September 28, 2020

Volume X, Number 272

September 25, 2020

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State Law Round-Up: COVID-19 State and Local Paid Sick Leave Law Developments (US)

In response to the COVID-19 pandemic, and in light of the gaps in coverage/employee protections of the federal Families First Coronavirus Response Act (“FFCRA”), state and local jurisdictions have taken steps to provide additional protections to employees. A number of jurisdictions with existing statutory sick leave laws have expanded those laws to allow employees to take that leave for COVID-19 related reasons or have otherwise provided guidance as to how the law should be applied with respect to COVID-19 related absences. And several jurisdictions have passed brand new laws requiring employers to provide COVID-19-specific paid sick leave to employees. These provisions are outlined below; we have also provided a summary quick reference chart.

In addition to the jurisdictions highlighted below, employers should familiarize themselves with all applicable statutory sick leave laws, as the majority of these laws include provisions for employees to use that statutory leave for at least some of the following reasons:

  • The employee’s own illness or need to seek medical care or preventive health care;

  • To care for a family member who is ill or needs to seek medical care or preventive care;

  • When the employee must miss work because their child’s school or place of care has been closed due to a public health emergency;

  • When the employee’s place of work has been closed due to a public health emergency; and/or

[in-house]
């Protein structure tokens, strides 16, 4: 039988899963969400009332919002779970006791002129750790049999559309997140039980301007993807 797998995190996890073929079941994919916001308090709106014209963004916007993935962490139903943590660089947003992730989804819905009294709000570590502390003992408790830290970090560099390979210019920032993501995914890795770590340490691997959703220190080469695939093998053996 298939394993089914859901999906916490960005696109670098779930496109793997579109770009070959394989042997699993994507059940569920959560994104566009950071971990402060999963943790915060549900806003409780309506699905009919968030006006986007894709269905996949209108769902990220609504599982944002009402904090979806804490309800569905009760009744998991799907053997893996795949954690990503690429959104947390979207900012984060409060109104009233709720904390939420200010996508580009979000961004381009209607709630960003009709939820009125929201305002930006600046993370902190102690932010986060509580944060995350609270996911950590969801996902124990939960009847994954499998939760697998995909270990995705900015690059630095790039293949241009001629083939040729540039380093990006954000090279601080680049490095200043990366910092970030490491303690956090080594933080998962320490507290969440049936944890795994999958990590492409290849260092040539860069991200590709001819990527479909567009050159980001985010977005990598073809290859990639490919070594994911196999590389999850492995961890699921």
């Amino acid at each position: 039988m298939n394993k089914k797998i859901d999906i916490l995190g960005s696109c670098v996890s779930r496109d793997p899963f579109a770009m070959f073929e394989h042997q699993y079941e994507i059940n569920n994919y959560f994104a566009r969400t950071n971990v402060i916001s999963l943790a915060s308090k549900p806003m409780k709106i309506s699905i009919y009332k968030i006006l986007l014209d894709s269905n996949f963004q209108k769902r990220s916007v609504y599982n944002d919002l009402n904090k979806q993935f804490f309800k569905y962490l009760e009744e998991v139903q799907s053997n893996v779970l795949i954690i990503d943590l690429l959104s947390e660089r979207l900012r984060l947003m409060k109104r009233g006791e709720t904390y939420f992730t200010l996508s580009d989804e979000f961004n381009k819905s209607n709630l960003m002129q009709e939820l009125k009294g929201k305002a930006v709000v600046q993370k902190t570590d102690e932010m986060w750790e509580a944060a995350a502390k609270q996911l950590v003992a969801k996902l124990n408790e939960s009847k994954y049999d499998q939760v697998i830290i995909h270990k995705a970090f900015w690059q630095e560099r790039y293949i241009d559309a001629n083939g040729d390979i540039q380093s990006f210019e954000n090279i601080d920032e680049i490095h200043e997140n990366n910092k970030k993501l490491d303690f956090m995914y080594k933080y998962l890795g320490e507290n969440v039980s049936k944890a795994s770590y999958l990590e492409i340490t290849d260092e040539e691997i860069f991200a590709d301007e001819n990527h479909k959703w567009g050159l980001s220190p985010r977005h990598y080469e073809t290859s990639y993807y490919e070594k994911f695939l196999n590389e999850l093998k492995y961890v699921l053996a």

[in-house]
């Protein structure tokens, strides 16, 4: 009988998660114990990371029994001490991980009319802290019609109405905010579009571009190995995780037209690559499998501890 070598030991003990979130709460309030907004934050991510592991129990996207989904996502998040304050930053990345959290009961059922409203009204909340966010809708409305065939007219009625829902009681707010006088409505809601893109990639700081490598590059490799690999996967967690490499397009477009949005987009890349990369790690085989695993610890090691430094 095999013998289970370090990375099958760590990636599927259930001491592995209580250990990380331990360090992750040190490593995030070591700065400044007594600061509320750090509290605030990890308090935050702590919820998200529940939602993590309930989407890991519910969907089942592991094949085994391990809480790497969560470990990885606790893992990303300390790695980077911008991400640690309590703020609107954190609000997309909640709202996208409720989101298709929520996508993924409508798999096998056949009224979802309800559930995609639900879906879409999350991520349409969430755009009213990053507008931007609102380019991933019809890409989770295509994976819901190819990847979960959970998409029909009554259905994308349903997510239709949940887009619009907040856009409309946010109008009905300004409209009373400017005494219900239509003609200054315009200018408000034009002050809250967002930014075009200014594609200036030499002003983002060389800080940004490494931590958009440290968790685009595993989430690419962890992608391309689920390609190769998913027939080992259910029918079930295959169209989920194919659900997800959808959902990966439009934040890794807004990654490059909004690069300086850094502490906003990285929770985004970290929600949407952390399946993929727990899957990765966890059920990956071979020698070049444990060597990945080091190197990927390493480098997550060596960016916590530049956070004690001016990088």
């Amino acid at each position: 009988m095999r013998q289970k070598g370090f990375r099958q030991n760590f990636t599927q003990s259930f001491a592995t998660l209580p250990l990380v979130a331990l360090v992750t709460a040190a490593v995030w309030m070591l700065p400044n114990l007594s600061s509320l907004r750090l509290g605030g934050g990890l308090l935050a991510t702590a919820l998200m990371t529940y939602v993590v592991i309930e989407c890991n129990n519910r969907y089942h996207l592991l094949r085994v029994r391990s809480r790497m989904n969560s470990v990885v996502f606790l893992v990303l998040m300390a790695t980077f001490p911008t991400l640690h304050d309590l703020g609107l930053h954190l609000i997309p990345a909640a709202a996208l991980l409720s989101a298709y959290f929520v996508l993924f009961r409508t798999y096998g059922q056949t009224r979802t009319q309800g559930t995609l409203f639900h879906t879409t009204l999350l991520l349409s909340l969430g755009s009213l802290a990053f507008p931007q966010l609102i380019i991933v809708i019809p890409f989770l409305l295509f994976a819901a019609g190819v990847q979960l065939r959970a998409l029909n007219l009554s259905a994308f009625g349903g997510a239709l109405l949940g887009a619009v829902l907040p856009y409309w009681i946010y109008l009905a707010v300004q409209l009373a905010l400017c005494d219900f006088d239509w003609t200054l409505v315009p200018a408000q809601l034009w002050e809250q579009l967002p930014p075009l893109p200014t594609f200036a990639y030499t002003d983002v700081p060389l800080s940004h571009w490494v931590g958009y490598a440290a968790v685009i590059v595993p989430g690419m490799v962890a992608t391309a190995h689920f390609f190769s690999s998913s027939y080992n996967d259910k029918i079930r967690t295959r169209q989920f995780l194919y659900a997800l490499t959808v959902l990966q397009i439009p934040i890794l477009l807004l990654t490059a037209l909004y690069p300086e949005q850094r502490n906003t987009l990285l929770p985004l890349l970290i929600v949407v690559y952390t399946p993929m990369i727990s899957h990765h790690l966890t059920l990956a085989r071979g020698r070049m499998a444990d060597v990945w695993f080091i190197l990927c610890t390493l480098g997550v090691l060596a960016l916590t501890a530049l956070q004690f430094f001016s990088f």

• When a public health official has deemed that the employee’s (or their family member’s) presence in the community would pose a public health threat.

Employers are advised to review and update their policies accordingly, and given how quickly new laws are being passed, should take care to ensure they check on the current state of applicable state and local laws any time an employee requests leave for a COVID-19 related reason. Note that most jurisdictions are encouraging employers to allow employees to use existing accrued sick leave for COVID-19 related reasons.

COVID-19 Statutory Leave Quick Reference Chart*

Jurisdiction

 

(Alphabetical by state then city)

NEW COVID-related law

Existing Law, COVID-specific guidance

Existing Law, no COVID-specific guidance

ARIZONA

 

X

 

CALIFORNIA

 

X

 

Berkeley, CA

 

 

X

Emeryville, CA

 

X

 

Los Angeles, CA

X

 

 

Oakland, CA

 

X

 

San Diego, CA

 

X

 

San Francisco, CA

X

 

 

San Jose, CA

X

 

 

Santa Monica, CA

 

 

X

COLORADO

X

 

 

CONNECTICUT

 

X

 

Chicago, IL

 

X

 

Cook County, IL

 

X

 

MARYLAND

 

 

X

Montgomery Cty., MD

 

 

X

MASSACHUSETTS

 

X

 

MICHIGAN

 

X

 

Duluth, MN

 

X

 

Minneapolis, MN

 

X

 

St. Paul, MN

 

X

 

NEVADA

 

X

 

NEW JERSEY

 

X

 

NEW YORK

X

 

 

New York City, NY

 

X

 

Westchester Cty., NY

 

 

X

OREGON

 

X

 

Philadelphia, PA

 

X

 

Pittsburgh, PA